#AGBTPH – William Gahl, The NIH Undiagnosed Diseases Program: Expansion to a national and international network

National Human Genome Research Institute

Starts with Acknowledgements.

Goals: help patients get diagnosis… and to discover new diseases.

Anyone can submit an application, and the physician has to send a summary.  Then NIH triages the case to decide whether to take it.  Reject about 75%.  See them for 1 week (free, including travel) as inpatients.  Get done about the equivalent of what can be done in 1 year at a regular hospital, with a barrage of tests.  Take more children than adults, (40%).  Lots of publications!

This program requires good publicity to keep the budget from being cut.  Congress has generally been supportive.

Investigative studies.

Examples: Discovery:   5 adults from Kentucky.  Calcification of arteries and joints.  Parents were 3rd cousins.  (share 1/128th of genes), thus likely homozygous region.  Parents were both heterozygous, but homozygous in affected siblings.  ROH: 22.4MB.  One good candidate gene: NT5E.  Details make sense.

70% of patients have skin biopsy, from which fibroblasts were cultured.  Could go back and look for others.  Could do rescue with vector.

[Into the biochemistry, but too fast to copy down…. Has to do with CD73, AMP-> Adenosine, which signals to inhibit TNAP.  If that doesn’t happen, they convert PPi to Pi, which causes mineralization.]

Second example: young girl with dysmorphisms, hypotonia, etc.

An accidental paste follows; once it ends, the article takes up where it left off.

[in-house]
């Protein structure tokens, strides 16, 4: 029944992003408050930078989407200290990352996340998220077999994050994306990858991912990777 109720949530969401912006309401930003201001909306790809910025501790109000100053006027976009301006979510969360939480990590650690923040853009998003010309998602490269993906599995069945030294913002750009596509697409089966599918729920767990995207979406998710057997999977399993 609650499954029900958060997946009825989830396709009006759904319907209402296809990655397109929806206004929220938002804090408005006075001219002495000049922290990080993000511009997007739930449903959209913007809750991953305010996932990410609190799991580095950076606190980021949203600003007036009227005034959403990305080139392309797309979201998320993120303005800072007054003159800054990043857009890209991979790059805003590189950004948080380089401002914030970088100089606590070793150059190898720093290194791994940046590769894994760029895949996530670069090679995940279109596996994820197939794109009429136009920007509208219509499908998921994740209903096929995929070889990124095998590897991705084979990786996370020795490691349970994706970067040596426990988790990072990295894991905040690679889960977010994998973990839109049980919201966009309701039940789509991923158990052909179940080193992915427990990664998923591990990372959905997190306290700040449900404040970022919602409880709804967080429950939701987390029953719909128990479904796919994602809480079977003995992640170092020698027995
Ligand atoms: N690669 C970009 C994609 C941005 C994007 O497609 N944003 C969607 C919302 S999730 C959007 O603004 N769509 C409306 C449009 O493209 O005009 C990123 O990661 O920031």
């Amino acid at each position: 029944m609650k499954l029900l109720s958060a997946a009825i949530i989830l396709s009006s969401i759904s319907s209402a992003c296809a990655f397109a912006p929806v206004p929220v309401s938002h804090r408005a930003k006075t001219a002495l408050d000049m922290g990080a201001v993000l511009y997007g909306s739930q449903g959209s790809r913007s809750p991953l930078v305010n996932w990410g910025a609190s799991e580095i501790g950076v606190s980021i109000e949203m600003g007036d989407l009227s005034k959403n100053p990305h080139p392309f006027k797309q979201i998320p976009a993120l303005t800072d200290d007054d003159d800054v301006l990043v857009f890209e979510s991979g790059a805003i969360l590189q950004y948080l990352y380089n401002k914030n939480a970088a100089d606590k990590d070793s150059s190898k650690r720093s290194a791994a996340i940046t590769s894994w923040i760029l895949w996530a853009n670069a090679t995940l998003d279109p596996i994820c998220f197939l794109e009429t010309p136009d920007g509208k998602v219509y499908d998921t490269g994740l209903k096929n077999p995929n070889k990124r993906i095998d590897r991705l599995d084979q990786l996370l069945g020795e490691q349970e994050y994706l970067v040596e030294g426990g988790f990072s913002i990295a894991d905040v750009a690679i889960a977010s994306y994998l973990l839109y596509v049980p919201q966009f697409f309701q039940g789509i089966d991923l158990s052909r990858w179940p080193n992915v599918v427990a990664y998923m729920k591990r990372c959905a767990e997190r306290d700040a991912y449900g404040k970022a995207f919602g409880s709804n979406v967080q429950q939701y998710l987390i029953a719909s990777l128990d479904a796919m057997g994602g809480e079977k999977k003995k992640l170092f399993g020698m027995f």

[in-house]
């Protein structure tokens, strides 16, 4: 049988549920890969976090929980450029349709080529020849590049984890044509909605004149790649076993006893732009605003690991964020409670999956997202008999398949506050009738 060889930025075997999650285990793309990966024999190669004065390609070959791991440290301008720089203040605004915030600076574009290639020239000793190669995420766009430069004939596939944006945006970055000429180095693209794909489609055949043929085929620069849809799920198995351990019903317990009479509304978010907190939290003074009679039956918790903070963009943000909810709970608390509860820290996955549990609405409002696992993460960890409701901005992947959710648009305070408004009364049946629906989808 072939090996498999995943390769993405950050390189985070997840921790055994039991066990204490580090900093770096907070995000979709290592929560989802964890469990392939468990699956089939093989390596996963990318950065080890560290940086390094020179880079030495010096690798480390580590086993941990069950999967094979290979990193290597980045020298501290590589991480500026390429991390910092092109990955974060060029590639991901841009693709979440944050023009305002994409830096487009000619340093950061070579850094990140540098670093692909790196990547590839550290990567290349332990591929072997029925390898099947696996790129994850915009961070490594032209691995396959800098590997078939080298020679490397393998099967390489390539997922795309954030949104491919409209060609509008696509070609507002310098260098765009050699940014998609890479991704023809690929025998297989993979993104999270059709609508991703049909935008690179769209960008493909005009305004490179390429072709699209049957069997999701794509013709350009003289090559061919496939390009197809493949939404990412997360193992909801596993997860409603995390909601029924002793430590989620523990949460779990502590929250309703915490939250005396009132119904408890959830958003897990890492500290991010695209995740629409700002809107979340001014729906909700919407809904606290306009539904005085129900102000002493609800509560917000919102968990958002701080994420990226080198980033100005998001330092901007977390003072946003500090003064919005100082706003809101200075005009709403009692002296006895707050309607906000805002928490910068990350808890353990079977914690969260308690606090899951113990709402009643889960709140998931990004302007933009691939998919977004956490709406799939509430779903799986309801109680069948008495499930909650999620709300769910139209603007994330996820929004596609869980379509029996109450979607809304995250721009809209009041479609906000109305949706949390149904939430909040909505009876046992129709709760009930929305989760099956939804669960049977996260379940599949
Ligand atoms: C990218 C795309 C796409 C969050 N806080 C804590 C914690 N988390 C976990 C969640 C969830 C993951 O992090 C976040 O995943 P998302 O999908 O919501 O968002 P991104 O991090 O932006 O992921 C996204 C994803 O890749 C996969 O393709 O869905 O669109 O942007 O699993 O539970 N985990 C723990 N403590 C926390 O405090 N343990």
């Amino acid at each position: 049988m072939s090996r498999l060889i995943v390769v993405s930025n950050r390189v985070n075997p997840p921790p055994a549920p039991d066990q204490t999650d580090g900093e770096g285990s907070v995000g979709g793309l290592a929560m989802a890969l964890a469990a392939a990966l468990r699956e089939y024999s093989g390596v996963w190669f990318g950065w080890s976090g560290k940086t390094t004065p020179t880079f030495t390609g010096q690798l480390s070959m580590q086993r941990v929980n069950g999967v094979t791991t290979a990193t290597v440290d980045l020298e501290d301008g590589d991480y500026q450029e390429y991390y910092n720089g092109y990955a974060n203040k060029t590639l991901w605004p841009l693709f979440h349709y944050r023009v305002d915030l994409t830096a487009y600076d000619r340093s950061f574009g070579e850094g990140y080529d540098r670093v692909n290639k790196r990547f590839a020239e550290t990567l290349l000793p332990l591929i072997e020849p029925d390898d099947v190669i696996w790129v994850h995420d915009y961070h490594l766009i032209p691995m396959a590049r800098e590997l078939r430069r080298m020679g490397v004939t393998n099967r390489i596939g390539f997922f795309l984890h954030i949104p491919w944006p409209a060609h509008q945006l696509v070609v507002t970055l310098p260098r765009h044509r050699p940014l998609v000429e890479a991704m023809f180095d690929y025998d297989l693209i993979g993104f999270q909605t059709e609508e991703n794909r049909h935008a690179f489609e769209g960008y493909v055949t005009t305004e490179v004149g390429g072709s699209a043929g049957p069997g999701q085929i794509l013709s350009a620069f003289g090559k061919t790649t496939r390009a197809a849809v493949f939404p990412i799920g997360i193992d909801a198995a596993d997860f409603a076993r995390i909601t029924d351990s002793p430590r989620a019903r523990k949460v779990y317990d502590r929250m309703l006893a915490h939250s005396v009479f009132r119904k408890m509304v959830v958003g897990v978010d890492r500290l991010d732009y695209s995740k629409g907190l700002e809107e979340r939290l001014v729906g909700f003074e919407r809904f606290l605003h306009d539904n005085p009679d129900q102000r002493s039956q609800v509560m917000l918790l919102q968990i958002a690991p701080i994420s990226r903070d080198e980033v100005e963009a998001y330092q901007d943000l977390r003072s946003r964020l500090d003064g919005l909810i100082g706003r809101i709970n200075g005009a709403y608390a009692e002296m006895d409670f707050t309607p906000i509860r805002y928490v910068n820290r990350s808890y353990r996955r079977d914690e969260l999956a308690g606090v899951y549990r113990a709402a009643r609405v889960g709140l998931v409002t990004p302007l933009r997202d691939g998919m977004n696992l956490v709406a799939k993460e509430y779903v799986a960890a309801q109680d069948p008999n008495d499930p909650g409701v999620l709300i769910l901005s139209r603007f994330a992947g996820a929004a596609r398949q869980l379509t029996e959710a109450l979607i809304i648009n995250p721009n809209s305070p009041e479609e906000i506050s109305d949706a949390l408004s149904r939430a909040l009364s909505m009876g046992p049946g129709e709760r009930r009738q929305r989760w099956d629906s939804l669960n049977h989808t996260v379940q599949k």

Did urine screening, which turned up a tetrasaccharide.  Hypothesize deficiency of glucosidase I gene.  Compound het turned up in patient in that gene.  Story doesn’t end there.  Also had low immunoglobulins.  Ig was inserted into SCID mouse, and half life was very short – turns out that the sugars are required to protect Igs.

Even more…. did not cause them to have infections.  T-Cells found that viral replication was reduced compared to controls.  Virus produced was less infective. (Secondary infection reduced).  Viruses require glycosylation machinery which wasn’t working!

Third example: parents are first cousins.

Whole exome sequencing: 6 individuals, including 2 parents, 2 unaffected.  1 variant fit: mutation in AFG3L2.  Mitochondrial m-AAA protease.  There are already neurological diseases associated.  Base interacted with both the ability of the protein to homo-dimerise and interact with another protein… so patients had BOTH diseases.

There are Rare diseases, Very rare diseases, and VERY VERY rare diseases that they’ve worked on.  [Pages and pages of them…]

More examples..

Half of diagnostics, half the diagnoses are not made based on NGS… based on doctors and nurses and personal coming together to discuss cases.

Expanded to a Nationwide program.  Expanded to 7 sites, with common protocol.  Share Identifiable information within sites, and able to share de-identified information publicly.

There is also now a gateway.  information is shared through dbGAP, others.

There is a global undiagnosed diseases network…

Phenotype databases (UDPICS), includes exomes and variant analysis.  Anyone can get access to this, if requested.

Sharing is important – Example:  22 year old woman with dystonia.  By sharing information, they found a physician with 19 other cases with the same gene (in London)… and it made a huge difference in outcome.  Patients were eventually diagnosed and 5/19 treated with deep brain simulation, which has worked exceptionally well.

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